Tate said the ambassadors have gone on to become great role models for the middle school students. They help participants with dances, remembering manners and more. Tate said after the cotillion events end on Saturdays, the high school students often go out to dinner afterwards to reminisce and talk about cotillion.

Smithson said she wants to come back and volunteer when she is a sophomore because she enjoys the tradition. That year will also be the first year her younger brother is eligible for cotillion.

Brian Logan is now the parent of two Junior Cotillion participants, eighth-grader Will and sixth-grader Claudia. Logan previously was in the program when he was in middle school. He said that the experience did help him at that age and that while the group was smaller with about 60 kids, cotillion still has much of an emphasis on manners today like it did then.

Logan said that he can tell cotillion has had an affect on how his children act toward others. He notices that they want to reach out to others and make sure they feel included by talking with them, holding the door for others and more acts of kindness. Logan said that cotillion is a great community-wide tradition for Franklin County that helps foster inclusivity in young children.

“From a parent’s perspective, it is a great activity. It is fun and safe,” Logan said.

Smithson’s mother, Angela Saxena, said she’s seen a similar change in her own daughter over the past three years. She believes that cotillion has pushed her daughter and other middle school students out of their comfort zone and helped them grow. She thinks the program relies on a lot of the respect that young children innately have — cotillion just builds on that.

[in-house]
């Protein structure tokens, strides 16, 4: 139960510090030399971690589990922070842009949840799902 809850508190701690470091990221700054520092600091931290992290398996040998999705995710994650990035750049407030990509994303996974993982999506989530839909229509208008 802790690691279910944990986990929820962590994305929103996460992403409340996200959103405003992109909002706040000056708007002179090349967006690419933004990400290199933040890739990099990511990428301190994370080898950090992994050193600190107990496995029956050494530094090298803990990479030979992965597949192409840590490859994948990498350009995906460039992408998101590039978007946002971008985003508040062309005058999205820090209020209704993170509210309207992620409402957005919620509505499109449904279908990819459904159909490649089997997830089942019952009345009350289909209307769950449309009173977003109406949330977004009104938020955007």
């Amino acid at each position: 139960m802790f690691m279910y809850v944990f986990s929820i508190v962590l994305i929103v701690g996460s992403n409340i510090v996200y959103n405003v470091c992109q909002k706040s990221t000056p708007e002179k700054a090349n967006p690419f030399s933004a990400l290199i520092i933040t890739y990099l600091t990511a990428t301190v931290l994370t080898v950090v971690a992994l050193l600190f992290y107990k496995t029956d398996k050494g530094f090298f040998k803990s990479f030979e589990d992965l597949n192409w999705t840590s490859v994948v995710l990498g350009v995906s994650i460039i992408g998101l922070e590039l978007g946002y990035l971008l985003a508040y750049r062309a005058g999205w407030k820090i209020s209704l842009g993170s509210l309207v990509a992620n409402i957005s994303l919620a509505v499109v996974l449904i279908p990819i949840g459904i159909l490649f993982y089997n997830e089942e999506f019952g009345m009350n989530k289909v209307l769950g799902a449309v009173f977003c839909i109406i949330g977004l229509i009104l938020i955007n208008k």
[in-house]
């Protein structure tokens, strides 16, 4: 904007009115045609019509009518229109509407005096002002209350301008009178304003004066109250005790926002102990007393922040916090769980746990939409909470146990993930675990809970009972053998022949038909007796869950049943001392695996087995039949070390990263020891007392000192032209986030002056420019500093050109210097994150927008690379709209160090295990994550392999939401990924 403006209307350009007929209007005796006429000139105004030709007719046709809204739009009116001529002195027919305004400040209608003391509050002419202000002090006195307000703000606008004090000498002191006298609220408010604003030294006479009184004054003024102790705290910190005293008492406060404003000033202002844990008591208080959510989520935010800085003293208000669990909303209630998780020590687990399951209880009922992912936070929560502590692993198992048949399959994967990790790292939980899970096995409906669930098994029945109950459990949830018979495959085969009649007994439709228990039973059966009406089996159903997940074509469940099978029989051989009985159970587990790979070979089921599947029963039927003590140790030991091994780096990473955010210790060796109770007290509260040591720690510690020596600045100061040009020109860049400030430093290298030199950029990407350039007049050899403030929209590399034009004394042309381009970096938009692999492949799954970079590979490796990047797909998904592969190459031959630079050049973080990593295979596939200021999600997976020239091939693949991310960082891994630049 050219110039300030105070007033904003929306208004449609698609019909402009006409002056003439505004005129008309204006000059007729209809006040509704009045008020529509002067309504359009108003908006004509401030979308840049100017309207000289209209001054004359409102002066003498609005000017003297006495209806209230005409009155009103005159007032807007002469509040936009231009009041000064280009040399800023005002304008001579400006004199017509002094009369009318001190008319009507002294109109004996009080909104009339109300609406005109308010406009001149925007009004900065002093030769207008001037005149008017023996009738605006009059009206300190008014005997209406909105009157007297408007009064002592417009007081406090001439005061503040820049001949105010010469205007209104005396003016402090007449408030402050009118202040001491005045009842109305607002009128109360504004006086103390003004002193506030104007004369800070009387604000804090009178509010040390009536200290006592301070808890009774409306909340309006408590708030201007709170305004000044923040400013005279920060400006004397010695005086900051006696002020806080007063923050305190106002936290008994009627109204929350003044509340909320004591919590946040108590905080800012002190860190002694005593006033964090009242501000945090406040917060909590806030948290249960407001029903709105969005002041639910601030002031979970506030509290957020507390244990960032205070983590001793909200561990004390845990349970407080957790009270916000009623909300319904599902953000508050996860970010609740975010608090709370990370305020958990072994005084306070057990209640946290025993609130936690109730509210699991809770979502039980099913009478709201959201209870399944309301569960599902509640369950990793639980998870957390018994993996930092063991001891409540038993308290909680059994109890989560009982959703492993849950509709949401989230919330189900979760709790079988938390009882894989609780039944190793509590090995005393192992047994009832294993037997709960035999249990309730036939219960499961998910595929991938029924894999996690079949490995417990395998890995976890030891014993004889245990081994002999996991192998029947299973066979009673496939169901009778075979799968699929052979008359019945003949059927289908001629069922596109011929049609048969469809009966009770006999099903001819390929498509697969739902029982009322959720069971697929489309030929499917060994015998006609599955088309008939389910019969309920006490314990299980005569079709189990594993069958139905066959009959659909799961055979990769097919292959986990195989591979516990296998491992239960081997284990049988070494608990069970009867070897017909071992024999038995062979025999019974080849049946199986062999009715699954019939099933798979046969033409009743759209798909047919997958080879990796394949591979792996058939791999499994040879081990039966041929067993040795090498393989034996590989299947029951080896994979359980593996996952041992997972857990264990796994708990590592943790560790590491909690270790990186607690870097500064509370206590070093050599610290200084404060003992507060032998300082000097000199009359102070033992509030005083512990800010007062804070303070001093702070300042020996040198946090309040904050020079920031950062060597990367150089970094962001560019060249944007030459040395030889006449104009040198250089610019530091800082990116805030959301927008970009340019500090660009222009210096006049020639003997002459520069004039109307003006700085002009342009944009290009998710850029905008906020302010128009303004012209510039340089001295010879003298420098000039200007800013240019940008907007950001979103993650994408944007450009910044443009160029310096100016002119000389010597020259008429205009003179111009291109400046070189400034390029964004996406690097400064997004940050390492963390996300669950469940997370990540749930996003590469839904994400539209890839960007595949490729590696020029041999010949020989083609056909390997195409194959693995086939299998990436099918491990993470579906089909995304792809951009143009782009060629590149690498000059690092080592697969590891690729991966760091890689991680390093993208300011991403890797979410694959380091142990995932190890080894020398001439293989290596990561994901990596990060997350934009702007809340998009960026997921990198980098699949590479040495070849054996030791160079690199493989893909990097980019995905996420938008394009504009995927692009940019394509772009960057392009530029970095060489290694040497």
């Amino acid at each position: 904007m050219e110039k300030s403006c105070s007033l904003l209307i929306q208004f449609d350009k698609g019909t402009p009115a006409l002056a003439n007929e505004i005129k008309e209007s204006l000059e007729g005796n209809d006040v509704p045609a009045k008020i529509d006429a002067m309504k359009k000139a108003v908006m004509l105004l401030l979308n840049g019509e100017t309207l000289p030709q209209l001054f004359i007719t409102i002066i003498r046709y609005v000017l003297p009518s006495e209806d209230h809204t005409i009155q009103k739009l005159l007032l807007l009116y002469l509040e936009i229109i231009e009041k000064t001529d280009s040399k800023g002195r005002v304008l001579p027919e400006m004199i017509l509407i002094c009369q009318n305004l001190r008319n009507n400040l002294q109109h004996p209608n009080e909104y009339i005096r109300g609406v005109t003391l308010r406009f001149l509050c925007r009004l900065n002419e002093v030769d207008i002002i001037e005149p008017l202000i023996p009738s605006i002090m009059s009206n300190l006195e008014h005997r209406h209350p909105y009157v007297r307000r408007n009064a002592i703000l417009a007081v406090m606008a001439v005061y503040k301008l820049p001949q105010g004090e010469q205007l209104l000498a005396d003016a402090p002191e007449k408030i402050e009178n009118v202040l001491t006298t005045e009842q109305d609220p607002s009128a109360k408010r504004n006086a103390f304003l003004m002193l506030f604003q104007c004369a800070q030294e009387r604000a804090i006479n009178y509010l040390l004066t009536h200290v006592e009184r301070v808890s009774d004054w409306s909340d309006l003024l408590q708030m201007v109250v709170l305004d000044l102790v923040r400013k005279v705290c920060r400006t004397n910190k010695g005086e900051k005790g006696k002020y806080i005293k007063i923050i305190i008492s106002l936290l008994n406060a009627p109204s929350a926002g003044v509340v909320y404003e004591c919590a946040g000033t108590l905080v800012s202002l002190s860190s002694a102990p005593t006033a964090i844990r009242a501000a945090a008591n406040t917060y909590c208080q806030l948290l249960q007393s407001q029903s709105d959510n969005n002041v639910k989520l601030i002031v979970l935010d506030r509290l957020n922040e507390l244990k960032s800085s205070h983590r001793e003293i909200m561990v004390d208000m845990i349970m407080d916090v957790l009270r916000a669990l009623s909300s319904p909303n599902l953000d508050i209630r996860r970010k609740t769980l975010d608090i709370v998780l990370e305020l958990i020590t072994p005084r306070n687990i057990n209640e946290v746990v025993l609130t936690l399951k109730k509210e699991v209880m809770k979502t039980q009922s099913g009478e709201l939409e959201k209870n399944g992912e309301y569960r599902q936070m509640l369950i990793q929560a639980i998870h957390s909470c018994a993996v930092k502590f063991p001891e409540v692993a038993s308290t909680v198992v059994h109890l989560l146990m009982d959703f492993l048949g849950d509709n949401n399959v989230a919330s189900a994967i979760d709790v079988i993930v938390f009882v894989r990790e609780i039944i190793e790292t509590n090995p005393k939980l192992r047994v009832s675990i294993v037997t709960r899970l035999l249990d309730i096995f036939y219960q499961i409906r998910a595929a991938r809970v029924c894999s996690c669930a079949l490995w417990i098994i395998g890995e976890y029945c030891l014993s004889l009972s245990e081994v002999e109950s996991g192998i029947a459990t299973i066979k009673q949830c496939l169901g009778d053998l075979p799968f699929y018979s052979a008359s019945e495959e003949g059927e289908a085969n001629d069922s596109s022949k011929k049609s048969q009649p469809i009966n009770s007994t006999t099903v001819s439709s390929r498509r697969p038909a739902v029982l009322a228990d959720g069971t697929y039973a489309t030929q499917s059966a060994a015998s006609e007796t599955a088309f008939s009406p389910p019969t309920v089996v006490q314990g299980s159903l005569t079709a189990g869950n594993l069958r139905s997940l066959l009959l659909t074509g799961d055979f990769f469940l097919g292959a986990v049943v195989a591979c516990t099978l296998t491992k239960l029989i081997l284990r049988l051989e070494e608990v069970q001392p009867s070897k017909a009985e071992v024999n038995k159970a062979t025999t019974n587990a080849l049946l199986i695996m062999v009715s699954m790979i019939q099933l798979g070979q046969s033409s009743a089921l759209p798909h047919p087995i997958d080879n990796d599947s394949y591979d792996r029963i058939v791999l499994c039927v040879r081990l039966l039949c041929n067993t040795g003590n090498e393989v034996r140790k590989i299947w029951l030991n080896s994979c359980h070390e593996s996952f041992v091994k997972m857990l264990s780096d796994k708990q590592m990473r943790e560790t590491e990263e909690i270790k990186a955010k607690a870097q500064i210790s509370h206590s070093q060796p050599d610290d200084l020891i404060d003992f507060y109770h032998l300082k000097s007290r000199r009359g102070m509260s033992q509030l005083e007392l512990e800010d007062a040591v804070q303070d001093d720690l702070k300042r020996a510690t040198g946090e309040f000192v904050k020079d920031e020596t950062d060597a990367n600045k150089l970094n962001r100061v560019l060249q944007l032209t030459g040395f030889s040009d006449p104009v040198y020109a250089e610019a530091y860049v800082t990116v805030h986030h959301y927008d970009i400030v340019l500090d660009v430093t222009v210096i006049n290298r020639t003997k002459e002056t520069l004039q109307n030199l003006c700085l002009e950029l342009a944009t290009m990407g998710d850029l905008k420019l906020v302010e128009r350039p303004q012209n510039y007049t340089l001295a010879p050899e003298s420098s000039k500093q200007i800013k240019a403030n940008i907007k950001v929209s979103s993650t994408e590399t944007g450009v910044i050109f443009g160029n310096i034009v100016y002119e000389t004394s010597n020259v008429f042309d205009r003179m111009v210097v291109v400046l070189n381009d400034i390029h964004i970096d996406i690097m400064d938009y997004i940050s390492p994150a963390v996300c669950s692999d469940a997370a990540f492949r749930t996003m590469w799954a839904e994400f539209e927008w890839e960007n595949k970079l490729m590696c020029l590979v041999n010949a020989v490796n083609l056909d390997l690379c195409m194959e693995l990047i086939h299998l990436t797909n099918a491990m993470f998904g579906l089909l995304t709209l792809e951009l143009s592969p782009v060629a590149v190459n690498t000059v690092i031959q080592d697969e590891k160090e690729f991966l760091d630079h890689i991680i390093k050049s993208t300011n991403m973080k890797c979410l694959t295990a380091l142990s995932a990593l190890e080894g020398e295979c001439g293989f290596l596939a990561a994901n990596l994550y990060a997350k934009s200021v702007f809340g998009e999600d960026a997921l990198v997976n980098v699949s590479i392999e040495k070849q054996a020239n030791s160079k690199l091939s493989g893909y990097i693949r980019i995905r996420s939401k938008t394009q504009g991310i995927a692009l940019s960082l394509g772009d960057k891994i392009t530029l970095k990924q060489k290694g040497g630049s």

“I think it’s just a good experience for children to have, especially in that crucial time of their life,” Saxena said.

Tate said the most rewarding thing about the program is when a student who does not want to be at cotillion in the beginning becomes one of the leaders by the end of the season.

“The main thing I see is children who come in very reluctant to be there … and by the end, it’s like they are a different person. They have just gained such confidence,” Tate said.

Tate encourages the students to take what they have learned at cotillion and use it in their daily lives.

“I really do think it’s needed more than ever these days,” Tate said. “I always tell them in the room, ‘Chivalry is not dead and you are here to prove that.’”